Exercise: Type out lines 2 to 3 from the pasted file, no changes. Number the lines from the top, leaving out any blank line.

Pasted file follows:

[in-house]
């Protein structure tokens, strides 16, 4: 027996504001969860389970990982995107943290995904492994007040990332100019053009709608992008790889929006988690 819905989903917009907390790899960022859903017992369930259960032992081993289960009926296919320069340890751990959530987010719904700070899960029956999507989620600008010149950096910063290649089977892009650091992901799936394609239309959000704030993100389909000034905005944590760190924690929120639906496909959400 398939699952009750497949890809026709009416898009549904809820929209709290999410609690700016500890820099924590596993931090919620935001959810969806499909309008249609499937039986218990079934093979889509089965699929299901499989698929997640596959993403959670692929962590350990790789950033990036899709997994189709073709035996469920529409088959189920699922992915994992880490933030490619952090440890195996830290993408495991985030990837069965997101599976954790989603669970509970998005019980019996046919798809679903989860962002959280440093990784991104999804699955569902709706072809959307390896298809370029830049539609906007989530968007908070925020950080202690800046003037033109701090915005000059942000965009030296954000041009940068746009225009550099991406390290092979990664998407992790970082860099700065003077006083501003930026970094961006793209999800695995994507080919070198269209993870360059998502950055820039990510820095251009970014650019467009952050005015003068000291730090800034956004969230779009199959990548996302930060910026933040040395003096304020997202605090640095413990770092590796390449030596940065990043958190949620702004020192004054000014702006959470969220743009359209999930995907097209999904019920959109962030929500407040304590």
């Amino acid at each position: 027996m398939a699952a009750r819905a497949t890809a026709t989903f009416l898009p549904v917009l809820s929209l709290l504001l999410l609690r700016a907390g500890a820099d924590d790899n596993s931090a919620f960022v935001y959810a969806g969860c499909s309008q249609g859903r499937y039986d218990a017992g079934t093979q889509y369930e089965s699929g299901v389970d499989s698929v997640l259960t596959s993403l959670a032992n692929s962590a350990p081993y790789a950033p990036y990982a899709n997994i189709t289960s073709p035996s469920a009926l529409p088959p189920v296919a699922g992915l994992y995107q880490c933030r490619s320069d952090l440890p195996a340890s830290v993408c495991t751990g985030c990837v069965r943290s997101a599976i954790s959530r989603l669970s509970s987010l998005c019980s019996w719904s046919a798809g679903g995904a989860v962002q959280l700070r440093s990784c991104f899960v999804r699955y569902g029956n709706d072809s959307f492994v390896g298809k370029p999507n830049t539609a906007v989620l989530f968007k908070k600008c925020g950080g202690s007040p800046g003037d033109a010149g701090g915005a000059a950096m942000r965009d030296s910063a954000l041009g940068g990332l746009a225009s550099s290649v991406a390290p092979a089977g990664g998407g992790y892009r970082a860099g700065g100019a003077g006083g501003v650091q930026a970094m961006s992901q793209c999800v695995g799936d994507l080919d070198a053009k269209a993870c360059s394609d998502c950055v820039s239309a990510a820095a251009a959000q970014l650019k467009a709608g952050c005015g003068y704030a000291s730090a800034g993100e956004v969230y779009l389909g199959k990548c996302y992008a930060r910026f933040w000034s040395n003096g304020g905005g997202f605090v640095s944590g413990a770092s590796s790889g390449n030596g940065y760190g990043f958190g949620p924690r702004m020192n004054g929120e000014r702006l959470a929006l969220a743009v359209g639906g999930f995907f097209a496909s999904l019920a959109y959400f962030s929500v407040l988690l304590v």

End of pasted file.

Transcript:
């Protein structure tokens, strides 16, 4: 027996504001969860389970990982995107943290995904492994007040990332100019053009709608992008790889929006988690 819905989903917009907390790899960022859903017992369930259960032992081993289960009926296919320069340890751990959530987010719904700070899960029956999507989620600008010149950096910063290649089977892009650091992901799936394609239309959000704030993100389909000034905005944590760190924690929120639906496909959400 398939699952009750497949890809026709009416898009549904809820929209709290999410609690700016500890820099924590596993931090919620935001959810969806499909309008249609499937039986218990079934093979889509089965699929299901499989698929997640596959993403959670692929962590350990790789950033990036899709997994189709073709035996469920529409088959189920699922992915994992880490933030490619952090440890195996830290993408495991985030990837069965997101599976954790989603669970509970998005019980019996046919798809679903989860962002959280440093990784991104999804699955569902709706072809959307390896298809370029830049539609906007989530968007908070925020950080202690800046003037033109701090915005000059942000965009030296954000041009940068746009225009550099991406390290092979990664998407992790970082860099700065003077006083501003930026970094961006793209999800695995994507080919070198269209993870360059998502950055820039990510820095251009970014650019467009952050005015003068000291730090800034956004969230779009199959990548996302930060910026933040040395003096304020997202605090640095413990770092590796390449030596940065990043958190949620702004020192004054000014702006959470969220743009359209999930995907097209999904019920959109962030929500407040304590």
């Amino acid at each position: 027996m398939a699952a009750r819905a497949t890809a026709t989903f009416l898009p549904v917009l809820s929209l709290l504001l999410l609690r700016a907390g500890a820099d924590d790899n596993s931090a919620f960022v935001y959810a969806g969860c499909s309008q249609g859903r499937y039986d218990a017992g079934t093979q889509y369930e089965s699929g299901v389970d499989s698929v997640l259960t596959s993403l959670a032992n692929s962590a350990p081993y790789a950033p990036y990982a899709n997994i189709t289960s073709p035996s469920a009926l529409p088959p189920v296919a699922g992915l994992y995107q880490c933030r490619s320069d952090l440890p195996a340890s830290v993408c495991t751990g985030c990837v069965r943290s997101a599976i954790s959530r989603l669970s509970s987010l998005c019980s019996w719904s046919a798809g679903g995904a989860v962002q959280l700070r440093s990784c991104f899960v999804r699955y569902g029956n709706d072809s959307f492994v390896g298809k370029p999507n830049t539609a906007v989620l989530f968007k908070k600008c925020g950080g202690s007040p800046g003037d033109a010149g701090g915005a000059a950096m942000r965009d030296s910063a954000l041009g940068g990332l746009a225009s550099s290649v991406a390290p092979a089977g990664g998407g992790y892009r970082a860099g700065g100019a003077g006083g501003v650091q930026a970094m961006s992901q793209c999800v695995g799936d994507l080919d070198a053009k269209a993870c360059s394609d998502c950055v820039s239309a990510a820095a251009a959000q970014l650019k467009a709608g952050c005015g003068y704030a000291s730090a800034g993100e956004v969230y779009l389909g199959k990548c996302y992008a930060r910026f933040w000034s040395n003096g304020g905005g997202f605090v640095s944590g413990a770092s590796s790889g390449n030596g940065y760190g990043f958190g949620p924690r702004m020192n004054g929120e000014r702006l959470a929006l969220a743009v359209g639906g999930f995907f097209a496909s999904l019920a959109y959400f962030s929500v407040l988690l304590v």